Second speaker Jeffrey Jacquet, a member of Cornell Cooperative Extension's Marcellus Shale Team, brought a sociologist's perspective to the forum.
After all, he
is one with Cornell University's
Department of Natural Resources in Ithaca and has conducted research, recommended strategies and consulted on natural gas drilling in both the East and the West.
take on drilling's impacts?
"The bottom line: results will vary, and impacts can and will be a mixed bag," Jacquet
discounted both doomsday scenarios and giddy predictions of financial booms, though he
saw more negatives than positives.
noted that rising property values due to drilling would benefit landlords and property owners looking to sell land, while renters and those looking to stay on their property would face increased rents and taxes.
And a lot of this would happen in a very short period of time, in the first years of drilling's arrival.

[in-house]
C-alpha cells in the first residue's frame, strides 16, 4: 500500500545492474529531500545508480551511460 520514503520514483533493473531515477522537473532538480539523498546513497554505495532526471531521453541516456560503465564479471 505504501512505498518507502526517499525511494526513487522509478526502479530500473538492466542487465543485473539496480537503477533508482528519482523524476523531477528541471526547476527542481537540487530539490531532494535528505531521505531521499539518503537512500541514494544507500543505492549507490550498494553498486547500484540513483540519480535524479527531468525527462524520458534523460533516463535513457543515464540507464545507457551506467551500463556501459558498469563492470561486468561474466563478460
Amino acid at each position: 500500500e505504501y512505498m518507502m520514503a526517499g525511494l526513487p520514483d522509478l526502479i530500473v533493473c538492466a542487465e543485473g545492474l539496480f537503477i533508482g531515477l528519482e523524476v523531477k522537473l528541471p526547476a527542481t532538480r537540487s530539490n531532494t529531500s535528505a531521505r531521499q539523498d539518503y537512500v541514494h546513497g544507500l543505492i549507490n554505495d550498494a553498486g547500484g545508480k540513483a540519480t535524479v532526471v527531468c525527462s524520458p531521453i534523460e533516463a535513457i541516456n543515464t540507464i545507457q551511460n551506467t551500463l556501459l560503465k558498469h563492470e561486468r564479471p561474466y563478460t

"That's the challenge," he
"... You need to accommodate all this growth at the beginning."
That growth includes new businesses, new people, new money, new land uses, all of which can help a community but also cause new tensions, new crime, new traffic.
contended that conventional gas drilling is not an accurate comparison to drilling involving hydraulic fracturing.
"It's high school football compared to the NFL," he
told the audience.
"Same rules, same game, but on a completely different scale."
As for the impacts on tourism and agriculture – the top industries in Sullivan County
only was willing to say there will be stress when drilling supplants them as the "top dog."
"I don't think anyone really knows what the impacts are going to be" on farming and tourism, he
"There's also the scenario where he
[a farmer] gets a royalty [from drilling] and stops farming altogether," Jacquet
warned of social disruption, of the need for more emergency workers and facilities, of heavy truck traffic.
On the other hand, he acknowledged starting salaries will likely jump (i.e., a McDonald's in northern Pennsylvania now starts unskilled workers at $15 an hour), and he disagreed with Barth's contention that banks may become reluctant to do mortgages in gas-leased areas.
urged listeners to ensure their communities are prepared not just for the boom but the bust portion of the business cycle.